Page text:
“The game was only released on the Commodore Amiga in German, [although] an unofficial English translation exists,” Lunitari notes. “The game has an interesting story, continuing many years later from the previous game, Amberstar. However, Ambermoon has full 3D environments, which was not something commonly seen in 1993. You interact with some really interesting characters [and] the music is excellent. It’s well worth firing up an emulator to play it.”
At the same time, there’s no denying that video games have come a long way. More sophisticated graphics and long taken-for-granted features like voice acting are the most obvious improvements (Lunitari noted that “Going from a pixelated sprite to a character who looks so lifelike is quite the advancement. Graphics are not what makes a game great, but these changes enhance the story and the world”), but it’s the little conveniences that younger gamers may not even realize they’d miss were they absent.
For Roeben, the sheer scale of modern games is what appeals to him the most. “I really liked how worlds for games were getting larger,” he tells me. “There were more options to make games more ‘realistic.’ Characters were able to become more fleshed out.” Fletcher, who cites the Rollercoaster Tycoon series as a underappreciated gem, speaks about the ease of modern gaming, saying, “Back in the ‘80s it would take five minutes to load a game, now it’s instant. Development has [improved] so much, looking back at older games some of them seem really bad.” And while some complain about huge download sizes today, Lunitari recalls the opposite problem.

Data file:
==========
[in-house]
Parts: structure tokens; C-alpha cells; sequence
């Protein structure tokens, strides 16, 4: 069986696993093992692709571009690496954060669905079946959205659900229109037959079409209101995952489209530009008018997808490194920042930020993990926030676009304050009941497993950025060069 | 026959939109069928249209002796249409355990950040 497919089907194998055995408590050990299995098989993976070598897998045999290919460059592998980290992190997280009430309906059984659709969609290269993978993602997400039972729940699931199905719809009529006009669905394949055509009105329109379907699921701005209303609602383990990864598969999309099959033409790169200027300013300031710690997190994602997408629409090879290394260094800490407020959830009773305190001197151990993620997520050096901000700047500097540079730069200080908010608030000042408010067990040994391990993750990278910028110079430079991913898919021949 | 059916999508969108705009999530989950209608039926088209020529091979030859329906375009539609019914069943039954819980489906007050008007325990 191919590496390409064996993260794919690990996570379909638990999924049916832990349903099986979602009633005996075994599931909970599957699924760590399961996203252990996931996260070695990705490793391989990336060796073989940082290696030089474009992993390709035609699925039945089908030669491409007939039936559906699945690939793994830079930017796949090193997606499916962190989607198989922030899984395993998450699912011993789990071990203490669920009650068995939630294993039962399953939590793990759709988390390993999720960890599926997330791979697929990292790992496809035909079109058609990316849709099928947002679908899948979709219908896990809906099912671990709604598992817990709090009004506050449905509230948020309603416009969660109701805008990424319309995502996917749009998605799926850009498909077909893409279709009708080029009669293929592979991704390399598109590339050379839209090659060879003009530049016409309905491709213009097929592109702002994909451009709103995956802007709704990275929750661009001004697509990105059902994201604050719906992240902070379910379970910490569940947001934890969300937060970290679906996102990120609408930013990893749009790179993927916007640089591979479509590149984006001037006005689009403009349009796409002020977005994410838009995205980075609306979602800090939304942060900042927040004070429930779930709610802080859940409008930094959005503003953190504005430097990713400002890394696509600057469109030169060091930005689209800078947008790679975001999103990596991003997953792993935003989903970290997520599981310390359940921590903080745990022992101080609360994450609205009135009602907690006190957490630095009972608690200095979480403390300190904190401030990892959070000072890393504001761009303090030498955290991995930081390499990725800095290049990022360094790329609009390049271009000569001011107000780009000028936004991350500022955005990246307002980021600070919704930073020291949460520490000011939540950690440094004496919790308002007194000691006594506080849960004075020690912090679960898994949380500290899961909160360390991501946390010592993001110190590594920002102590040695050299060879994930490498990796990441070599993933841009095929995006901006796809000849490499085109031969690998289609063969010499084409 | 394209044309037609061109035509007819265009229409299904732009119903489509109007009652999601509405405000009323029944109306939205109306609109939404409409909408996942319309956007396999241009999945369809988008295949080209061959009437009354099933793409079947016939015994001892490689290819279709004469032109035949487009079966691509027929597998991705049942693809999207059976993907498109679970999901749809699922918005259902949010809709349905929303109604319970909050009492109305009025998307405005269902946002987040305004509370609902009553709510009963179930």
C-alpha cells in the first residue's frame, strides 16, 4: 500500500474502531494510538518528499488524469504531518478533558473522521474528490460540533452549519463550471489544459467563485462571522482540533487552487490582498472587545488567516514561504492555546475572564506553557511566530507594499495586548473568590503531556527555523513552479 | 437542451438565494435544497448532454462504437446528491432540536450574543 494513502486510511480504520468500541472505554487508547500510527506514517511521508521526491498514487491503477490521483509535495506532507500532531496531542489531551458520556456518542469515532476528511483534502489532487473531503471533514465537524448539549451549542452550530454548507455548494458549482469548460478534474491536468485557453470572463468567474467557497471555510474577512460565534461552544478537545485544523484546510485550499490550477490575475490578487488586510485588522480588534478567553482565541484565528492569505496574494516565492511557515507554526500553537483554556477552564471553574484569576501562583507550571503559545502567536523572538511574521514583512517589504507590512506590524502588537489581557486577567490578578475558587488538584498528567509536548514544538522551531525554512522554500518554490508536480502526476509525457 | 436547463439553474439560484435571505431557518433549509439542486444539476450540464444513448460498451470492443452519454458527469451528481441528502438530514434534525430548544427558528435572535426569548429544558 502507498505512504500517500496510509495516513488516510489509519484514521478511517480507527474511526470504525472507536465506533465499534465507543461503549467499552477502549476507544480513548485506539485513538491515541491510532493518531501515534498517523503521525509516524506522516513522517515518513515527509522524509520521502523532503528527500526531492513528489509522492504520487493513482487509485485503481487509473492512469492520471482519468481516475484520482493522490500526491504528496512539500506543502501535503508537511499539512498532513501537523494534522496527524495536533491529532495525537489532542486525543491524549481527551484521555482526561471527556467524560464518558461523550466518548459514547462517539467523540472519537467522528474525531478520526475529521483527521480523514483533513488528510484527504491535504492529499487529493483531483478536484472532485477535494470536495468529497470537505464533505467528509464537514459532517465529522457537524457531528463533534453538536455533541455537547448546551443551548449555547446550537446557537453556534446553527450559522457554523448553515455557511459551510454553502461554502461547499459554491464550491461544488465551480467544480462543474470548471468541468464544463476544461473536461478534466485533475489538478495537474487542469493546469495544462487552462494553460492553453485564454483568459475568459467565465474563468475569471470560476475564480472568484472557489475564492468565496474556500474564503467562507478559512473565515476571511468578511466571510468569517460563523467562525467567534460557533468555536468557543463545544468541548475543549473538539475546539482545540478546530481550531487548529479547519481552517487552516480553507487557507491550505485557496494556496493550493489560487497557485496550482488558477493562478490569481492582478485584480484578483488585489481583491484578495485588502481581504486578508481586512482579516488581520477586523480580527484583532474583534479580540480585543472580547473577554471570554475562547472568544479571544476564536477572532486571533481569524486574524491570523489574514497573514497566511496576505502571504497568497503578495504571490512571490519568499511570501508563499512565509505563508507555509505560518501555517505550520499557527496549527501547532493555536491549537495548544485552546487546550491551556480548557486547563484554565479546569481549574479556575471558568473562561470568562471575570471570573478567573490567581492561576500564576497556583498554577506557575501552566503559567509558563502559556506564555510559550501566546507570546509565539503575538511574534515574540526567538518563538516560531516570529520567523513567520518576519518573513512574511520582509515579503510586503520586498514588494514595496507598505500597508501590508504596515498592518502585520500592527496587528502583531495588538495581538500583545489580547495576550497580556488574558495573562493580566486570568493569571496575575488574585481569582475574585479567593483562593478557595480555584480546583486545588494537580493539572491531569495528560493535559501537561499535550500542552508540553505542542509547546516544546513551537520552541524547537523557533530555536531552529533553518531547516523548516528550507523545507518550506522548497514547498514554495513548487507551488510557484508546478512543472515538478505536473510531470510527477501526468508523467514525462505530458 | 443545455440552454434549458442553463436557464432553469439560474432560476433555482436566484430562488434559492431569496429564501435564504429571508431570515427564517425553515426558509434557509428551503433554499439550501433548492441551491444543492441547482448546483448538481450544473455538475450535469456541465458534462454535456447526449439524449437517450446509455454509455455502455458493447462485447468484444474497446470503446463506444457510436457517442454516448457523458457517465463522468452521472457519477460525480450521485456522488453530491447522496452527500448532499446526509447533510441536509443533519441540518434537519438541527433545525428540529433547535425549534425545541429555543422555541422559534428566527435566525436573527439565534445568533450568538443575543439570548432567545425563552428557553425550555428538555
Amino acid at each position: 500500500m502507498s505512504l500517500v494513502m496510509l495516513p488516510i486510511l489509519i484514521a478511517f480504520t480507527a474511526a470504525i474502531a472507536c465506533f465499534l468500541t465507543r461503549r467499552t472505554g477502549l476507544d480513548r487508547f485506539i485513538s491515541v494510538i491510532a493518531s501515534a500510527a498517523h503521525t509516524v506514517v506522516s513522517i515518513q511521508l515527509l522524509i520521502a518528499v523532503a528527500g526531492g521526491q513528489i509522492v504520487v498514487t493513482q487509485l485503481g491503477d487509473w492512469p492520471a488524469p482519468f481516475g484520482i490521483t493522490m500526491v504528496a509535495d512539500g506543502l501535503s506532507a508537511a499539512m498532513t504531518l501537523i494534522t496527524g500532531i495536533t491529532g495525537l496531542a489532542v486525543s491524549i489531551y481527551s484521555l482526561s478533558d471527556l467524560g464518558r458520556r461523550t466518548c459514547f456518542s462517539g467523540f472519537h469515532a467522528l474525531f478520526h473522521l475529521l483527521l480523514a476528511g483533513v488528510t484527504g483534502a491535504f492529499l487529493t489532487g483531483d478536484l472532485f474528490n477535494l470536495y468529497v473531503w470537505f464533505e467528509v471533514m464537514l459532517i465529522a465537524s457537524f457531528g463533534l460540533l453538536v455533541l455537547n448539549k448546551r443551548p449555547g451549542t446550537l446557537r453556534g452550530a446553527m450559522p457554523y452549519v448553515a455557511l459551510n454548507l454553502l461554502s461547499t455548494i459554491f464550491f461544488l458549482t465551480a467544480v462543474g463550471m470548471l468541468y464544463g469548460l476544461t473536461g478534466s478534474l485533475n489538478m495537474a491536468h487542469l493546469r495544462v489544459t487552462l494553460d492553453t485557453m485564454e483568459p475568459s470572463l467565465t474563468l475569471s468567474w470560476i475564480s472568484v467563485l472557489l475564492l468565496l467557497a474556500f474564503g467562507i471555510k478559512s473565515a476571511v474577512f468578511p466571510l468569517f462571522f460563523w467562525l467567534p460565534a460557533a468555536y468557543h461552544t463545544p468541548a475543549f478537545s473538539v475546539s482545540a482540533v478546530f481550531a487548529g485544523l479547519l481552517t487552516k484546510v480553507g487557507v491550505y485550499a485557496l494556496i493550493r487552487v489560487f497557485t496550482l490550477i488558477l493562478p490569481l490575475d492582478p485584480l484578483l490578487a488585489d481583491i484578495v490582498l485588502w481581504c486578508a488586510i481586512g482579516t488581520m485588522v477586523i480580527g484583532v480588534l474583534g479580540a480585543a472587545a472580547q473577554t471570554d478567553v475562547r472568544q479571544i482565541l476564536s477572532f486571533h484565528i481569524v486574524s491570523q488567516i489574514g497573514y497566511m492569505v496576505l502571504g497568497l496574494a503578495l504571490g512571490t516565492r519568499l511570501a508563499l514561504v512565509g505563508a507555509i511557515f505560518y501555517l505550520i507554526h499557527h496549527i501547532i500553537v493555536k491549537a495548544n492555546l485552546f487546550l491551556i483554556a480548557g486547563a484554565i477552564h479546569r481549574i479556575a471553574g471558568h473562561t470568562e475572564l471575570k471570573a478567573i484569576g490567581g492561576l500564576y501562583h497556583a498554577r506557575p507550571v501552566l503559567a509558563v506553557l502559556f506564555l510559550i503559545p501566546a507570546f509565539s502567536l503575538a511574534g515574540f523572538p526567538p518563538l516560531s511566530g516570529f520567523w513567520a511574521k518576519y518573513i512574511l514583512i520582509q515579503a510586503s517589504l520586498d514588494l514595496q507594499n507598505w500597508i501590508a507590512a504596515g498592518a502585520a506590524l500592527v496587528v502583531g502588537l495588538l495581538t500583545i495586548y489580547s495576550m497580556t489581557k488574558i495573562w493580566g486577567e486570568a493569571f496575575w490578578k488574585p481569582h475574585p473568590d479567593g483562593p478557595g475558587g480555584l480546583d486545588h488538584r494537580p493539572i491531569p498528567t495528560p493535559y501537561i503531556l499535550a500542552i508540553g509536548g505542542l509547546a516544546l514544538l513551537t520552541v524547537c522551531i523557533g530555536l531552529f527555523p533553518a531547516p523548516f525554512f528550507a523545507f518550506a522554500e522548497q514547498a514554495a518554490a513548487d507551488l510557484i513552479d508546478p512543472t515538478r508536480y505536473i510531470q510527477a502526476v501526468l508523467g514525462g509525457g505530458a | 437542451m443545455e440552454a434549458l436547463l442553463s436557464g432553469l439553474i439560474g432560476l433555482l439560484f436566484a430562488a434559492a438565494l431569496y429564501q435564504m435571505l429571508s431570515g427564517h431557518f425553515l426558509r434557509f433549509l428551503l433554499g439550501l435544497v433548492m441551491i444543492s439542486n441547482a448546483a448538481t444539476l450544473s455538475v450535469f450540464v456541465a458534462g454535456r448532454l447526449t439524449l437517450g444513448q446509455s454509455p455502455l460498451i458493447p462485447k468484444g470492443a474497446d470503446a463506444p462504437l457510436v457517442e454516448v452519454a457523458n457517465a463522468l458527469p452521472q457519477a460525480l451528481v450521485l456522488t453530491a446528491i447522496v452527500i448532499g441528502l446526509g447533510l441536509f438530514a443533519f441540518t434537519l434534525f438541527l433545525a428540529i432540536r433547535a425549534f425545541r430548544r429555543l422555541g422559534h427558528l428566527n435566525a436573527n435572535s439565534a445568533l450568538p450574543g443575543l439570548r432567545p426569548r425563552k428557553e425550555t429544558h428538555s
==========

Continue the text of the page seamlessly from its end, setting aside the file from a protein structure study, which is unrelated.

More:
“We no longer have the storage issues that once plagued the medium,” she says. “I’m thinking of those [booklets] that would be included in PC game boxes. The game would say read page 34 for a more complete description of the environment, or a verbose paragraph of what an NPC would say. The size of the game was so constrained that they couldn’t even fit all the text they wanted!”
More Like This:
- How to Introduce a New Console to Your Cats
- The Gaming Community Where Players Take Their Time
- Meet the Fuel Rats, the Players Making Elite: Dangerous a Little Safer
Sharing The Fun, Playing With The Grandkids, And Coping With Loss
Roeben, Fletcher, and Lunitari obviously know their games. But why take their hobby to YouTube, why maintain a pace that all three said is challenging, and why plan to keep creating for as long as they can? Fletcher is aspiring to hit 10,000 subscribers in 2021, but he’s less interested in fame than in socialising and spreading joy.